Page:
A complex number z is said to be algebraic if there are integers a0,...,an, not all zero, such that
Prove that the set of all algebraic numbers is countable.
The Hint is: For every positive integer N there are only finitely many equations with
Here is a proof I have. The problem though, is that I did not use the hint provided in the text, so maybe this proof is invalid or that there is an
alternate (simpler) proof? Please help me out here. Thanks in advance.
The set of integers is countable, we have this following theorem:
Let A be a countable set, and let Bn be the set of all n-tuples (a1,...,an), where ak∈A,k=1,...,n, and the elements a1,...,an need not be distinct. Then Bn is countable.
So by this theorem, the set of all (k+1)-tuples (a0,a1,...,ak) with a0≠0 is also countable.
Let this set be represented by Zk. For each a a∈Zk consider the polynomial a0zk+a1zk−1+...+ak=0.
From the fundamental theorem of algebra, we know that there are exactly k complex roots for this polynomial.
We now have a series of nested sets that encompass every possible root for every possible polynomial with integer coefficients. More specifically, we have a countable number of Zks, each containing a countable number of (k+1)-tuples, each of which corresponds with k roots of a k-degree polynomial. So our set of complex roots (call it R) is a countable union of countable unions of finite sets. This only tells us that R is at most countable: it is either countable or finite.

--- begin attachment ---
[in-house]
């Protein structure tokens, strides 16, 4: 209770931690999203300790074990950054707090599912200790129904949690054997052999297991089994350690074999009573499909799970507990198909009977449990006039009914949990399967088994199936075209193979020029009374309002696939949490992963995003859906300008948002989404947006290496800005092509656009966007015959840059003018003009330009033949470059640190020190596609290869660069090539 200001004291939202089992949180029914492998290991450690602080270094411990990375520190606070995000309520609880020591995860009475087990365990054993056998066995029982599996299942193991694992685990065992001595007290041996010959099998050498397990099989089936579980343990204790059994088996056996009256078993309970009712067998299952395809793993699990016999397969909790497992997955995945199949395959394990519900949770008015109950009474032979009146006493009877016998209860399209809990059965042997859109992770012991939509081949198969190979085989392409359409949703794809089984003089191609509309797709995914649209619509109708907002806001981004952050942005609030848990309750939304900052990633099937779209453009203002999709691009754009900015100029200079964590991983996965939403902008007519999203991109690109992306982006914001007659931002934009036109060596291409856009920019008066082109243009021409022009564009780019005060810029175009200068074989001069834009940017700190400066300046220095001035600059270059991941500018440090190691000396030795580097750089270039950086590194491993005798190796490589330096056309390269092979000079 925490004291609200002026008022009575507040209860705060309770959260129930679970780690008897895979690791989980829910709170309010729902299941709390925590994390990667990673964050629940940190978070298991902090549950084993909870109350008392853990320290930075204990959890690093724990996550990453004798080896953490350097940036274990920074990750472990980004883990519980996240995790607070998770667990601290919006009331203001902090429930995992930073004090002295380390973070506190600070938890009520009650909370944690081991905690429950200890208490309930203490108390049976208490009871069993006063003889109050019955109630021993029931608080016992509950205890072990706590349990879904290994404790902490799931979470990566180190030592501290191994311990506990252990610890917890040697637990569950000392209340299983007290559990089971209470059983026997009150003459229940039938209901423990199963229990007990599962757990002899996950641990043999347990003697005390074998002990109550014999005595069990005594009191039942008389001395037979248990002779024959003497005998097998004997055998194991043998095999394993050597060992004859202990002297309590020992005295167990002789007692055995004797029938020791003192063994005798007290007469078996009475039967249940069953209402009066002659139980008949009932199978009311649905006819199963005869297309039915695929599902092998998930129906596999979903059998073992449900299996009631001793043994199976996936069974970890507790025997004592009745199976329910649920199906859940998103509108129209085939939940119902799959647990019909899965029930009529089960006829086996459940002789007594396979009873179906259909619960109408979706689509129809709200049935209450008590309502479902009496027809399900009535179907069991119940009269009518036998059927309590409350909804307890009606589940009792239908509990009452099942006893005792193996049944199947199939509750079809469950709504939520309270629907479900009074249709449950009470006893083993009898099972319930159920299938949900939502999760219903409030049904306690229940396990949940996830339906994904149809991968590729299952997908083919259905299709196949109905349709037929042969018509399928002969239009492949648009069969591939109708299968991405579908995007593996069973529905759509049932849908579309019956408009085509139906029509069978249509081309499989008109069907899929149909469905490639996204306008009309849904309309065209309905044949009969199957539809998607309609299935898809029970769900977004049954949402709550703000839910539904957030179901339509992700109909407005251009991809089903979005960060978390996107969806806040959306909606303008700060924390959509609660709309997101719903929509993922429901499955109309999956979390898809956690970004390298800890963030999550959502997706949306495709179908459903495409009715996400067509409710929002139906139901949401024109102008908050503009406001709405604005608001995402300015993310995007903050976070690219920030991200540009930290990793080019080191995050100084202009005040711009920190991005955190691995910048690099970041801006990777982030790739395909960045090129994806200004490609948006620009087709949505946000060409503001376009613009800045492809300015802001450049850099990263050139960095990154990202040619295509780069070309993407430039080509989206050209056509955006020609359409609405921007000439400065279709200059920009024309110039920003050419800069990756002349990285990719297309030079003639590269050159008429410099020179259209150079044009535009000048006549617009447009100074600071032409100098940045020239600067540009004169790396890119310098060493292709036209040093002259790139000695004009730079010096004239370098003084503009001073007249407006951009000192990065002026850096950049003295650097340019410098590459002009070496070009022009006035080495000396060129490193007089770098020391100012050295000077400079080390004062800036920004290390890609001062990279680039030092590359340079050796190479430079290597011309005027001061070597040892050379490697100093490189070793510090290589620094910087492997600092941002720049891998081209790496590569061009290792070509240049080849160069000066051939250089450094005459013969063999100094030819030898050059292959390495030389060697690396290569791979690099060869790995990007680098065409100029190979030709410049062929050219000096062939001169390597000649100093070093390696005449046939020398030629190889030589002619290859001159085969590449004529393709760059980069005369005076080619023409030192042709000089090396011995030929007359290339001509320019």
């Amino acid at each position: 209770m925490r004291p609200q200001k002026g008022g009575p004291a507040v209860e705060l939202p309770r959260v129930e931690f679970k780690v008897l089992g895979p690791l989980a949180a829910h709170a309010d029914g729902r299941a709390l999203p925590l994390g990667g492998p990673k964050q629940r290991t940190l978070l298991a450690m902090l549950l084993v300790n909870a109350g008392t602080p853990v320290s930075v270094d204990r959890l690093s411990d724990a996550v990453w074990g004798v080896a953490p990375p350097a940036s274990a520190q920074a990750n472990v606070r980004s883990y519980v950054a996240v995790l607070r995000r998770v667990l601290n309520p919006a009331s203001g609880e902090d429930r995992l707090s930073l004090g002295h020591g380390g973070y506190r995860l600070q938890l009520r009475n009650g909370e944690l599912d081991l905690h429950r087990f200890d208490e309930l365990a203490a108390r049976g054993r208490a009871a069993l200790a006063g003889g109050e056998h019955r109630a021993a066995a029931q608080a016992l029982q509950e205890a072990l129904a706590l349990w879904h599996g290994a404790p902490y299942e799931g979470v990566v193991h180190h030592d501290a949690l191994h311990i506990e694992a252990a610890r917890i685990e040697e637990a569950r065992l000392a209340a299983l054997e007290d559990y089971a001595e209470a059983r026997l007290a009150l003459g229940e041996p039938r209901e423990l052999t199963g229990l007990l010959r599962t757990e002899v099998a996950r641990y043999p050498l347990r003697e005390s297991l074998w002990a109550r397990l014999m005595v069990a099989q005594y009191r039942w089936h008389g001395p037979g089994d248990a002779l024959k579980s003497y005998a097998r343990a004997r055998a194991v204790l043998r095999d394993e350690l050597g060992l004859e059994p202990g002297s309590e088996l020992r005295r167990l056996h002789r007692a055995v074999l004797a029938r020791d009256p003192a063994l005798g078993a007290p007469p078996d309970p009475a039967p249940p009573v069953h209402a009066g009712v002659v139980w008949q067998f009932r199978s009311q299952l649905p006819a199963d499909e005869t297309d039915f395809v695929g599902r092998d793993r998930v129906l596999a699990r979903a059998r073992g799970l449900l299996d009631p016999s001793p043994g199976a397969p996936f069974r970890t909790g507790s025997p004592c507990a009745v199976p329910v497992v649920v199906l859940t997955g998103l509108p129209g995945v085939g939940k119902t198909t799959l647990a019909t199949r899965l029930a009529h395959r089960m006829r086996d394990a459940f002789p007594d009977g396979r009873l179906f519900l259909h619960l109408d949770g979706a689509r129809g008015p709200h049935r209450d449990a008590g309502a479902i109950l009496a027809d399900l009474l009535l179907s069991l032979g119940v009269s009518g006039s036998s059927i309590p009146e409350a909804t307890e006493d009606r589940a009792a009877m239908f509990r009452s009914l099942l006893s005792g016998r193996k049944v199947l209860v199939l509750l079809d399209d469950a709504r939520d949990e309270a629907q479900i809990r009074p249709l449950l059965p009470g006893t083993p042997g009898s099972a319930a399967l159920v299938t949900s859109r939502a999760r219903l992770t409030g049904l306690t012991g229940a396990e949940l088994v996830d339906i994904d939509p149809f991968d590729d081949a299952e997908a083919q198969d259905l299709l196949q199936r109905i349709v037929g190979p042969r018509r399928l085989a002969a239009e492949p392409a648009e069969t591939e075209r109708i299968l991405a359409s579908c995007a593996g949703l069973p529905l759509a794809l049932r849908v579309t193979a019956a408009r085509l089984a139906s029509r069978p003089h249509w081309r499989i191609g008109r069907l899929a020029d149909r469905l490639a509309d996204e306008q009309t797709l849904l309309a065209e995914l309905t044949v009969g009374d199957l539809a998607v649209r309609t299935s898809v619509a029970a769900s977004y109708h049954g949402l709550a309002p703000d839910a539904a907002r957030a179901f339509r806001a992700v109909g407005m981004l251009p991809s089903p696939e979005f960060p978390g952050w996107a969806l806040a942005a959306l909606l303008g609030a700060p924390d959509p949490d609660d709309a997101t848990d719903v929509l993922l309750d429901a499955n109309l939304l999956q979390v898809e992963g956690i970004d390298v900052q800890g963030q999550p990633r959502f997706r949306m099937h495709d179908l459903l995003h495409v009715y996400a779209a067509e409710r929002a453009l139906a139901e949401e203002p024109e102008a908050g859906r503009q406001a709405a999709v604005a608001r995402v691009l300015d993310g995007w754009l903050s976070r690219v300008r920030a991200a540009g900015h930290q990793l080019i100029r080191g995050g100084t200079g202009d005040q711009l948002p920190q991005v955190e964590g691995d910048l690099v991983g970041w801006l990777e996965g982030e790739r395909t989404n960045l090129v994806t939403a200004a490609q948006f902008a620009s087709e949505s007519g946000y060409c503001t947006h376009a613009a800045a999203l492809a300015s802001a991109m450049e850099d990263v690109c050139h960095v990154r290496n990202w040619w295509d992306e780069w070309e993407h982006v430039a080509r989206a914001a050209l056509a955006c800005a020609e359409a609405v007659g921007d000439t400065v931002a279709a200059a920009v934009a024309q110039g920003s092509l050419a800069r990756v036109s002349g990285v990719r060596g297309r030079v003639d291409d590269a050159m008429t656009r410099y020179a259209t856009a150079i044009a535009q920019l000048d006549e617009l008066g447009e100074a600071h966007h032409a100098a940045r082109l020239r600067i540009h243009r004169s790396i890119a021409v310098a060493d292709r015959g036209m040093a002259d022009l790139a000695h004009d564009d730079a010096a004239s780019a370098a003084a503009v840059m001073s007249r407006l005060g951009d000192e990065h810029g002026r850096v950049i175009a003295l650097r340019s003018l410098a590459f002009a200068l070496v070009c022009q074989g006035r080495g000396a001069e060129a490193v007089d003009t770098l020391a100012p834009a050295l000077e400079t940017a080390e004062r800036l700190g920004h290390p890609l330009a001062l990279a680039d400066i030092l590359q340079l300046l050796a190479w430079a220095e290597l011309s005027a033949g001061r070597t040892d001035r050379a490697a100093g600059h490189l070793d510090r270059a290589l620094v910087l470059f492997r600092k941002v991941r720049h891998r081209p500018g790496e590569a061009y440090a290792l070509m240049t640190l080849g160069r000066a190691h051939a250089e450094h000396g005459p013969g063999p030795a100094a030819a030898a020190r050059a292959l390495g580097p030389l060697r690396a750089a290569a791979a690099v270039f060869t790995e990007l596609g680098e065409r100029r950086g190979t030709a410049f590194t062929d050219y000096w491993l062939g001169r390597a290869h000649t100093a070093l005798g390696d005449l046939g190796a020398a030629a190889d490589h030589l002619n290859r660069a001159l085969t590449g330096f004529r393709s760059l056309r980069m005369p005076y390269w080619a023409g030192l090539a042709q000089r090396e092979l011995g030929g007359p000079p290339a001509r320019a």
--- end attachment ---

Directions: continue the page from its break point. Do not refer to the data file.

To show that R is not finite, consider the roots for 2-tuples in Z1. Each 2-tuple of the form (−1,n) corresponds with the polynomial −z+n=0 whose solution is z=n. There is clearly a unique solution for each n∈Z, so R is an infinite set. Because R is also at most countable, this proves that R is countable.
Yes, you’re correct; if you want to be more formal, you’re using Cantor-Schroeder-Bernstein in your last step http://en.wikipedia.org/wiki/Cantor-Schroder-Bernstein_theorem , in concluding, from the existence of an injection between the set of all roots and the collection of polynomials and an injection between the pairs ((1,n) and the set of all possible roots, that the collection of roots (i.e., the algebraic numbers) is countably-infinite.